Pandemic-driven lifestyle changes that have put the internet at the center of seemingly everything proved a financial boon for Amazon and Google in the final three months of last year.

Google-parent Alphabet and the Seattle-based e-commerce colossus reported large earnings Tuesday on thriving internet advertising and the booming market for online shopping.

“We are proud that people continue to choose Google’s products to stay informed connected and comforted during uncertain times,” chief executive Sundar Pichai said on an earnings call with analysts.

Alphabet said its quarterly profit rocketed some 50 percent to $15.2 billion at the end of last year as its digital ad business thrived.

Alphabet revenue in the final three months of last year hit nearly $57 billion, compared with $46 billion in the same period in 2019, according to the internet titan.

The strong quarter “was driven by Search and YouTube, as consumer and business activity recovered

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It was negative 13 degrees Celsius (8.6 degrees Fahrenheit) when Lorelou Desjardins took a break from her workday to take a walk on the frozen lake near her home in Oslo, Norway. She was accompanied by her husband, who had recently been on four months of paternity leave, and their infant son.



a group of people standing next to a body of water: A youth prepares to jump into cold water at the Oslo harbor.


© Tobias Schwarz/AFP/Getty Images
A youth prepares to jump into cold water at the Oslo harbor.



a man riding a snow board on a body of water: Two men skate on an icy lake in Trondheim, Norway.


© Gorm Kallestad/AFP/Getty Images
Two men skate on an icy lake in Trondheim, Norway.

Not only was she encouraged by her employer to take this walk — she is paid one hour per week to exercise or spend time outdoors. It’s one of the several times she goes outdoors during the workday.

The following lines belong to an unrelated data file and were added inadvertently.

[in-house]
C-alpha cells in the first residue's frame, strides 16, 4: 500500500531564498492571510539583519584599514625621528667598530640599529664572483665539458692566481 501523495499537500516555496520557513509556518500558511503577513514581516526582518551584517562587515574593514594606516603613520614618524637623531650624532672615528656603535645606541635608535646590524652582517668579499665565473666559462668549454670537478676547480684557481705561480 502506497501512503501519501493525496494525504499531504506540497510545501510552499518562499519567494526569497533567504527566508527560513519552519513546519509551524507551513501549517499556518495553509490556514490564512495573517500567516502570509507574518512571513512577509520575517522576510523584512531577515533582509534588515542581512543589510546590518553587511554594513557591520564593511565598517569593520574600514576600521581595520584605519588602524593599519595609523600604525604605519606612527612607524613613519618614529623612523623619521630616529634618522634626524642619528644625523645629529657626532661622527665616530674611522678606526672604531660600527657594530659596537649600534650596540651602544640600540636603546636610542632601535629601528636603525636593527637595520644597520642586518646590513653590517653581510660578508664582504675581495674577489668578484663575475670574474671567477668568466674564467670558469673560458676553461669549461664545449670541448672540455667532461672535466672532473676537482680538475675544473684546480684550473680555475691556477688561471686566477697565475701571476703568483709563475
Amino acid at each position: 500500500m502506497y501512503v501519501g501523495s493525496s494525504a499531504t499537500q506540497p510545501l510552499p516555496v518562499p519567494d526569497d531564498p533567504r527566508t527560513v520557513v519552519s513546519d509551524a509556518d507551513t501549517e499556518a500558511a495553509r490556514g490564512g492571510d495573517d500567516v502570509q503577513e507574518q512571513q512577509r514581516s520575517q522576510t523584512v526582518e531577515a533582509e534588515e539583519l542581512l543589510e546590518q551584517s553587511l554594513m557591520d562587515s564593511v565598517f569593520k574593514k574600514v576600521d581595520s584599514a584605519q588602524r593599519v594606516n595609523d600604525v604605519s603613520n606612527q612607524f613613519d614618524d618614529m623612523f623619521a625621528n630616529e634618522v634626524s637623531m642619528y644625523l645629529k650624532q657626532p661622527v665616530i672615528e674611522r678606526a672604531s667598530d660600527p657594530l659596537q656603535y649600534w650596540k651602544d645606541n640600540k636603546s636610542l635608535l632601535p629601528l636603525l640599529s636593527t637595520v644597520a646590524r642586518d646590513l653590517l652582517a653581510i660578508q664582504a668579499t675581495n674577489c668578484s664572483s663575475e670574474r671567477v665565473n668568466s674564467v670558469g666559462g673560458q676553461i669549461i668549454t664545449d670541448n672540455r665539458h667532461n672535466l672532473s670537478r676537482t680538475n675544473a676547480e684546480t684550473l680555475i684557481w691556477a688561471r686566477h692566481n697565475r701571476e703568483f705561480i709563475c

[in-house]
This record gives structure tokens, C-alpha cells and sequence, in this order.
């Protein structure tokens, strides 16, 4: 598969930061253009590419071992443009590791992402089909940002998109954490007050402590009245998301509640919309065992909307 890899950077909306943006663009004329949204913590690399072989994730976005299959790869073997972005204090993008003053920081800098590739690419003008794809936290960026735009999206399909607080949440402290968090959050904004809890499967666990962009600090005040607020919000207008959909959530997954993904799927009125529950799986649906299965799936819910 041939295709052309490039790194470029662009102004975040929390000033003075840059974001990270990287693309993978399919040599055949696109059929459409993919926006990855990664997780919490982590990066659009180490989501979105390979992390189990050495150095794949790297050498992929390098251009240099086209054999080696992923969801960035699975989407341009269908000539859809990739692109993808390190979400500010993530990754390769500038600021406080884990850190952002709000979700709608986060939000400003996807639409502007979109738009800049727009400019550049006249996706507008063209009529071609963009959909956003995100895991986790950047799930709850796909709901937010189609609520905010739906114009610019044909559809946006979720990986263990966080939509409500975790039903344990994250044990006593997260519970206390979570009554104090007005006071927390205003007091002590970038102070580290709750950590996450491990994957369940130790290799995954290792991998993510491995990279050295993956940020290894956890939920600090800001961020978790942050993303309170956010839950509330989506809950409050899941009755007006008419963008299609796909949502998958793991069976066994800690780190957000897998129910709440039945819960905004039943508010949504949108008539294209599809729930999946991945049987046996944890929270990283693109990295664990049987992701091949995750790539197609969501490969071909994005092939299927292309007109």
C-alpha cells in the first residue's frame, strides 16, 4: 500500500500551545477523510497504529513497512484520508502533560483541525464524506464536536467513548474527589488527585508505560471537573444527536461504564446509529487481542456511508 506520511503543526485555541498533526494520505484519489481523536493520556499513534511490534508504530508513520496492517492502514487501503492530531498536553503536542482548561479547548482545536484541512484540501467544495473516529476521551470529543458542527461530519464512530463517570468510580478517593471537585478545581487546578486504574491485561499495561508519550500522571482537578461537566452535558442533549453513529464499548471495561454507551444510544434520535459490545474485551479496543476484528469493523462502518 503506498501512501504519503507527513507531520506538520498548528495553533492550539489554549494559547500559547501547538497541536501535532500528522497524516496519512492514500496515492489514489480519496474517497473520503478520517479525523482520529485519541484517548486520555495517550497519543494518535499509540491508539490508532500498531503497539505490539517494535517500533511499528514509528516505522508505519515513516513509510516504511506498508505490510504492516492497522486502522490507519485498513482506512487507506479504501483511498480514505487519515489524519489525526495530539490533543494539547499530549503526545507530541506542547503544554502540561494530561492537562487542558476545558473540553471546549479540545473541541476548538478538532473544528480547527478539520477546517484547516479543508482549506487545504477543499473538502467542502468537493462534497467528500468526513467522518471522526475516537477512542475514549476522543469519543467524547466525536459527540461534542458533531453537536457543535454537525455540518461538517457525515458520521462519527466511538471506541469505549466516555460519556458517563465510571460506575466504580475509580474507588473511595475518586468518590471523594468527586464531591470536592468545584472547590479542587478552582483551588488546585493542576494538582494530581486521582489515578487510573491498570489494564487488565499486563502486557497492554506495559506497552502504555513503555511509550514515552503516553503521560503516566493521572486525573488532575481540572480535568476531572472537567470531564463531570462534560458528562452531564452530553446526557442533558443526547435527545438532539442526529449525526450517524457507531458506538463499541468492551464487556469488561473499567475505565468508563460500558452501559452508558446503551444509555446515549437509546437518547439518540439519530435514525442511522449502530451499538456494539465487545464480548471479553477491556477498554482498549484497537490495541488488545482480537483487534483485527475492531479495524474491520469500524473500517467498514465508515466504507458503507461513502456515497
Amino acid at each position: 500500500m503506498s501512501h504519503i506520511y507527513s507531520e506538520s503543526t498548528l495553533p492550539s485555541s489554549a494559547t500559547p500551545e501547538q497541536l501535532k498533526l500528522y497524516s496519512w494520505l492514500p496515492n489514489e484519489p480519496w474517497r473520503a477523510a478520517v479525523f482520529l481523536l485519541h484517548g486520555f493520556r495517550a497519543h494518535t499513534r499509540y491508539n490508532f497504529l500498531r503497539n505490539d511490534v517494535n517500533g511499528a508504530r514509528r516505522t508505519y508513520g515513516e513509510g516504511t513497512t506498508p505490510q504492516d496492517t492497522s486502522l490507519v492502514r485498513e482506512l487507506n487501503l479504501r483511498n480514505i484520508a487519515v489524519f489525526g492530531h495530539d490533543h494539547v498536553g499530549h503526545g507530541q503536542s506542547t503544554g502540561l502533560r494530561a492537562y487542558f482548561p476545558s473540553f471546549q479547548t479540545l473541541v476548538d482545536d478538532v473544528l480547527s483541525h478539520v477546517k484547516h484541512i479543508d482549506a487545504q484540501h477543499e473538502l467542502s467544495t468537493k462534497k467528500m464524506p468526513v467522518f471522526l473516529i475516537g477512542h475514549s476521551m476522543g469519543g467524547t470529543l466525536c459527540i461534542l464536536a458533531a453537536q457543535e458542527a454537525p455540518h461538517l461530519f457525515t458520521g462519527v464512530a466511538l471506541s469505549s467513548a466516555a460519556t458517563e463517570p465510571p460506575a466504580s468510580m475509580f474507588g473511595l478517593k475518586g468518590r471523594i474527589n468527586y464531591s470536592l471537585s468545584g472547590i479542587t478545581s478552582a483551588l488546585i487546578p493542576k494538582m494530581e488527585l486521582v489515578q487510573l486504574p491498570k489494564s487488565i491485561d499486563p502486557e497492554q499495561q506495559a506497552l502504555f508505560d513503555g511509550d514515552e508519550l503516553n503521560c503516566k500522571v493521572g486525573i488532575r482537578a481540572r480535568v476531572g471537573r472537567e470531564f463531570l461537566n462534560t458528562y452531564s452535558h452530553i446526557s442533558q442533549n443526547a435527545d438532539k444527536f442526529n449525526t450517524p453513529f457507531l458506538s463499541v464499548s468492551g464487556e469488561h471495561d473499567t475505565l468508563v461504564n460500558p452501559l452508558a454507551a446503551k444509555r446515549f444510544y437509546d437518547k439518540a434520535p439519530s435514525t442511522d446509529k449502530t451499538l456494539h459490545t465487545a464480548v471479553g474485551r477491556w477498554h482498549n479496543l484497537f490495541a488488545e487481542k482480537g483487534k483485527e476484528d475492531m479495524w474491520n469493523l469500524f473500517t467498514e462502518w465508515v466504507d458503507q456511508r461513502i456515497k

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Other times are to put her 1-year-old out for a nap, wrapped up in blankets outdoors, like they do with him and the other babies in day care,

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“When I moved to Norway, I was kind of a workaholic. And so, coming here and having my boss tap my shoulder at 5 or 6 p.m. and tell me, ‘What are you still doing at work? Go outside, it is nice weather,” she said. “It’s kind of this spirit of ‘OK, work is great, but we have a life out there, that life involves being outside.'”

Contrary to American “hustle culture,” Desjardins said overworking and sacrificing your personal life isn’t considered a good thing in Norway. It’s considered an inability to prioritize in one’s work to Norwegians.

While Americans may not be able to ask their employer for a paid walk in the forest, Desjardins said there is much to be gained from adopting these practices — and people can do it in any natural area near where they live and work.

People in Norway don’t have some magical

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How essential is an artist?

Art, you’ve noticed, has been idle.

The artist, in pandemic Chicago, has been stripped of stages, classrooms, materials. Many, who were already working two or three jobs for supplemental income, were stripped of second and third jobs. Some, seeing little light at the end of the COVID tunnel, have probably given up already.

Even a starving artist can last only so long.

And yet, remarkable as it may be seem in 2020, there was a moment, about a decade long, when this country and its White House, eager to get Americans to work, considered its artists essential.

You live everyday with that legacy.

Consider the South Side Community Art Center, an 80-year old institution in a 130-year old Classical Revival house. It rests in an unassuming lot on book profits South Michigan Avenue. It is tall and austere, warm and a bit removed from its

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